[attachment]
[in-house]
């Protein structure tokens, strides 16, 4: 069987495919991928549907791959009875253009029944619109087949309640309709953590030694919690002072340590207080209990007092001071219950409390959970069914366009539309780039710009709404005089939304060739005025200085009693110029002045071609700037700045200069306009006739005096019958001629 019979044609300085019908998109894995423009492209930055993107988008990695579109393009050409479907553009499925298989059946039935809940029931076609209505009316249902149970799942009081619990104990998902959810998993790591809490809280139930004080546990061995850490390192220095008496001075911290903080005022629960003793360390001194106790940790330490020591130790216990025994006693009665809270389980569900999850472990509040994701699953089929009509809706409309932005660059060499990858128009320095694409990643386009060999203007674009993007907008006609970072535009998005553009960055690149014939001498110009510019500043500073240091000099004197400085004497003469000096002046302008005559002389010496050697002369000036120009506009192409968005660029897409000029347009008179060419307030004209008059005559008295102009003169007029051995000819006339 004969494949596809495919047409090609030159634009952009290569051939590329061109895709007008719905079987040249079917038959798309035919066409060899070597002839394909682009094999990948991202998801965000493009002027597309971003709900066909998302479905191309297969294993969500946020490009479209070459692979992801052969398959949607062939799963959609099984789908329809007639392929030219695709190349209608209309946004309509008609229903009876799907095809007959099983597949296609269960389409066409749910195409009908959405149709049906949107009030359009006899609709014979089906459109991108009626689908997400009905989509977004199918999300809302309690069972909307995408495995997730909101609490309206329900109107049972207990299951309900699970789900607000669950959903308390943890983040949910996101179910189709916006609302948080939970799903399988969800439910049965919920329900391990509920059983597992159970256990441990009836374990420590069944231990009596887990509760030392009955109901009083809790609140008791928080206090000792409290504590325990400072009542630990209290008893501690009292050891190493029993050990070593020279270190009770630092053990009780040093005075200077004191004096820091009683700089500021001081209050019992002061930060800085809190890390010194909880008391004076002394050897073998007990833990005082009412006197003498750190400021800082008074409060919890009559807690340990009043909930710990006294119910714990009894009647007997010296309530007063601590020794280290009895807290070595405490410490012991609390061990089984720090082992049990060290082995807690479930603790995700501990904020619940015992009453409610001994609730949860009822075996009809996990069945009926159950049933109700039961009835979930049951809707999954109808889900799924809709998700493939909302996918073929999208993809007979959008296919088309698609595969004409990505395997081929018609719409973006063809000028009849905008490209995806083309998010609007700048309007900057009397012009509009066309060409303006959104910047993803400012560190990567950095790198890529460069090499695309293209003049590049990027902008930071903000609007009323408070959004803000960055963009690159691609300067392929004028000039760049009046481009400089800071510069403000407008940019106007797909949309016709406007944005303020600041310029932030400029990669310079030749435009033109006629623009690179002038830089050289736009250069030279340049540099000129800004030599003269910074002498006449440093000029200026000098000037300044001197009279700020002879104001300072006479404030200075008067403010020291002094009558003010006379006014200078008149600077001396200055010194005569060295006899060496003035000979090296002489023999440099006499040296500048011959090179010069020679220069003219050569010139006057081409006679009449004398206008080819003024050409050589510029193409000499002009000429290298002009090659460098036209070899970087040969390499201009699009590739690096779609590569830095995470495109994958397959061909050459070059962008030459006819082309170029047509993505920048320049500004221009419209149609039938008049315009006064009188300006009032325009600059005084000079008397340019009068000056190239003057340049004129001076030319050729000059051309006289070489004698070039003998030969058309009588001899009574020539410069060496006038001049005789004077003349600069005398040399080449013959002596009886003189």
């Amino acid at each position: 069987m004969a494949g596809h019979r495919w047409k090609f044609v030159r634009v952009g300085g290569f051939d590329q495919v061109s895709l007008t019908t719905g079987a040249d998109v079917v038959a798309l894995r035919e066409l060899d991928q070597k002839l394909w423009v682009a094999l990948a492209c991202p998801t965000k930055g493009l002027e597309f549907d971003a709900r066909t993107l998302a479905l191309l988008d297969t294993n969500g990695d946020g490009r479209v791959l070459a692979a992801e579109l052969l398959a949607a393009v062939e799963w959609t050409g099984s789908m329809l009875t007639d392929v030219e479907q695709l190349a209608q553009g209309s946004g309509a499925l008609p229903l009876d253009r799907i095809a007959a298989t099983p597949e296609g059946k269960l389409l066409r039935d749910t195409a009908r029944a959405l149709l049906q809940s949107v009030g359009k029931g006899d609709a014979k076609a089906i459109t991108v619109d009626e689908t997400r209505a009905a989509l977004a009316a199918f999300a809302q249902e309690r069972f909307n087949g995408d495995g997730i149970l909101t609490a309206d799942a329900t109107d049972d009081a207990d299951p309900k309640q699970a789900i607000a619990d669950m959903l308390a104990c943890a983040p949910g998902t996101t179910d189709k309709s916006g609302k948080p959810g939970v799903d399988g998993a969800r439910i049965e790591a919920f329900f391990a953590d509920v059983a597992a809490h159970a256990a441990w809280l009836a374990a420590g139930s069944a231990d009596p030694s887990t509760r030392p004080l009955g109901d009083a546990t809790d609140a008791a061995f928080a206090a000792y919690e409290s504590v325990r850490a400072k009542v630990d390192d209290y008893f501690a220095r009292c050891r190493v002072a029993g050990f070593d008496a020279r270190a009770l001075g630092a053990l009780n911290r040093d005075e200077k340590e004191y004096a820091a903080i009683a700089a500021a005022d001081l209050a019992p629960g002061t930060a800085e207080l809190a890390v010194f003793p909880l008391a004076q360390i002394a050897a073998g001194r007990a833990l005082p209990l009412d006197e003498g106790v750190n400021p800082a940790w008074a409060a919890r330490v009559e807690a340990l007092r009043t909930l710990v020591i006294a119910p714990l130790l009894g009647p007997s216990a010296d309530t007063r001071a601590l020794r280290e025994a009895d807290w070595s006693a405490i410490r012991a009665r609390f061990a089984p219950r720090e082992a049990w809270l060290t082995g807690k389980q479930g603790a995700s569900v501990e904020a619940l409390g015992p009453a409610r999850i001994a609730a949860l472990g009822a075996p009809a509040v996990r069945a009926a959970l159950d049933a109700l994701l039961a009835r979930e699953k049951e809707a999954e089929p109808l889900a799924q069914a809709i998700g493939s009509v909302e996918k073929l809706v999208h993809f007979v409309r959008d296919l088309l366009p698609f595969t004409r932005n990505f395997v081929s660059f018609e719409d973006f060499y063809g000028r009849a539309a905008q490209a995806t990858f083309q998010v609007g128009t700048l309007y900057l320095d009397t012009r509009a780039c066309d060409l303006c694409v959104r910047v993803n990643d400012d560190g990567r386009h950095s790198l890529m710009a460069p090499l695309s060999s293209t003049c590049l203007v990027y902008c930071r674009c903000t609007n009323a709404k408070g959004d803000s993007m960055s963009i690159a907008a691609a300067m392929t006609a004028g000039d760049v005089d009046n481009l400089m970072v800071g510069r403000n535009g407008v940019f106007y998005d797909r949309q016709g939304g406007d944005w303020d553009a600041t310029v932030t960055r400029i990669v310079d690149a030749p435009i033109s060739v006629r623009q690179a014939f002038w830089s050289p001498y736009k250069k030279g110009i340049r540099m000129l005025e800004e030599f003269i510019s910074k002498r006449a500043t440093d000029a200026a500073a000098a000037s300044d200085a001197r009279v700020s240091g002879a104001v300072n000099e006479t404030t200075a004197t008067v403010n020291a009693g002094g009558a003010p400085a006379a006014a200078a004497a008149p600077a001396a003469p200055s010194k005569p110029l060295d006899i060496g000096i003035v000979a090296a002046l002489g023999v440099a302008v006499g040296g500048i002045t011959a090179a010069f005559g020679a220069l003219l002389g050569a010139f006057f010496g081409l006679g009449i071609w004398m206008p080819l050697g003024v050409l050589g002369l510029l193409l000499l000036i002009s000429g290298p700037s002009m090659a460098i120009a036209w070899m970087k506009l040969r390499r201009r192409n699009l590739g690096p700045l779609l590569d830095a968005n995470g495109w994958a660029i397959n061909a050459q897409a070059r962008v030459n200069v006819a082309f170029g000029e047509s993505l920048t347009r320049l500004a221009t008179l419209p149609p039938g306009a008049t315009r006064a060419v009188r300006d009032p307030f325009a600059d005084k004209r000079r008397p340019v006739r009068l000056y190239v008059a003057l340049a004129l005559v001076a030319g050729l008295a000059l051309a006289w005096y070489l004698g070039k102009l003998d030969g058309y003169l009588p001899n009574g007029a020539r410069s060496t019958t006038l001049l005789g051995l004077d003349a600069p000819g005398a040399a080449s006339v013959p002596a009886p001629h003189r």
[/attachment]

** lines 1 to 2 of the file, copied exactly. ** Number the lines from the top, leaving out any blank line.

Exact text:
[in-house]
């Protein structure tokens, strides 16, 4: 069987495919991928549907791959009875253009029944619109087949309640309709953590030694919690002072340590207080209990007092001071219950409390959970069914366009539309780039710009709404005089939304060739005025200085009693110029002045071609700037700045200069306009006739005096019958001629 019979044609300085019908998109894995423009492209930055993107988008990695579109393009050409479907553009499925298989059946039935809940029931076609209505009316249902149970799942009081619990104990998902959810998993790591809490809280139930004080546990061995850490390192220095008496001075911290903080005022629960003793360390001194106790940790330490020591130790216990025994006693009665809270389980569900999850472990509040994701699953089929009509809706409309932005660059060499990858128009320095694409990643386009060999203007674009993007907008006609970072535009998005553009960055690149014939001498110009510019500043500073240091000099004197400085004497003469000096002046302008005559002389010496050697002369000036120009506009192409968005660029897409000029347009008179060419307030004209008059005559008295102009003169007029051995000819006339 004969494949596809495919047409090609030159634009952009290569051939590329061109895709007008719905079987040249079917038959798309035919066409060899070597002839394909682009094999990948991202998801965000493009002027597309971003709900066909998302479905191309297969294993969500946020490009479209070459692979992801052969398959949607062939799963959609099984789908329809007639392929030219695709190349209608209309946004309509008609229903009876799907095809007959099983597949296609269960389409066409749910195409009908959405149709049906949107009030359009006899609709014979089906459109991108009626689908997400009905989509977004199918999300809302309690069972909307995408495995997730909101609490309206329900109107049972207990299951309900699970789900607000669950959903308390943890983040949910996101179910189709916006609302948080939970799903399988969800439910049965919920329900391990509920059983597992159970256990441990009836374990420590069944231990009596887990509760030392009955109901009083809790609140008791928080206090000792409290504590325990400072009542630990209290008893501690009292050891190493029993050990070593020279270190009770630092053990009780040093005075200077004191004096820091009683700089500021001081209050019992002061930060800085809190890390010194909880008391004076002394050897073998007990833990005082009412006197003498750190400021800082008074409060919890009559807690340990009043909930710990006294119910714990009894009647007997010296309530007063601590020794280290009895807290070595405490410490012991609390061990089984720090082992049990060290082995807690479930603790995700501990904020619940015992009453409610001994609730949860009822075996009809996990069945009926159950049933109700039961009835979930049951809707999954109808889900799924809709998700493939909302996918073929999208993809007979959008296919088309698609595969004409990505395997081929018609719409973006063809000028009849905008490209995806083309998010609007700048309007900057009397012009509009066309060409303006959104910047993803400012560190990567950095790198890529460069090499695309293209003049590049990027902008930071903000609007009323408070959004803000960055963009690159691609300067392929004028000039760049009046481009400089800071510069403000407008940019106007797909949309016709406007944005303020600041310029932030400029990669310079030749435009033109006629623009690179002038830089050289736009250069030279340049540099000129800004030599003269910074002498006449440093000029200026000098000037300044001197009279700020002879104001300072006479404030200075008067403010020291002094009558003010006379006014200078008149600077001396200055010194005569060295006899060496003035000979090296002489023999440099006499040296500048011959090179010069020679220069003219050569010139006057081409006679009449004398206008080819003024050409050589510029193409000499002009000429290298002009090659460098036209070899970087040969390499201009699009590739690096779609590569830095995470495109994958397959061909050459070059962008030459006819082309170029047509993505920048320049500004221009419209149609039938008049315009006064009188300006009032325009600059005084000079008397340019009068000056190239003057340049004129001076030319050729000059051309006289070489004698070039003998030969058309009588001899009574020539410069060496006038001049005789004077003349600069005398040399080449013959002596009886003189």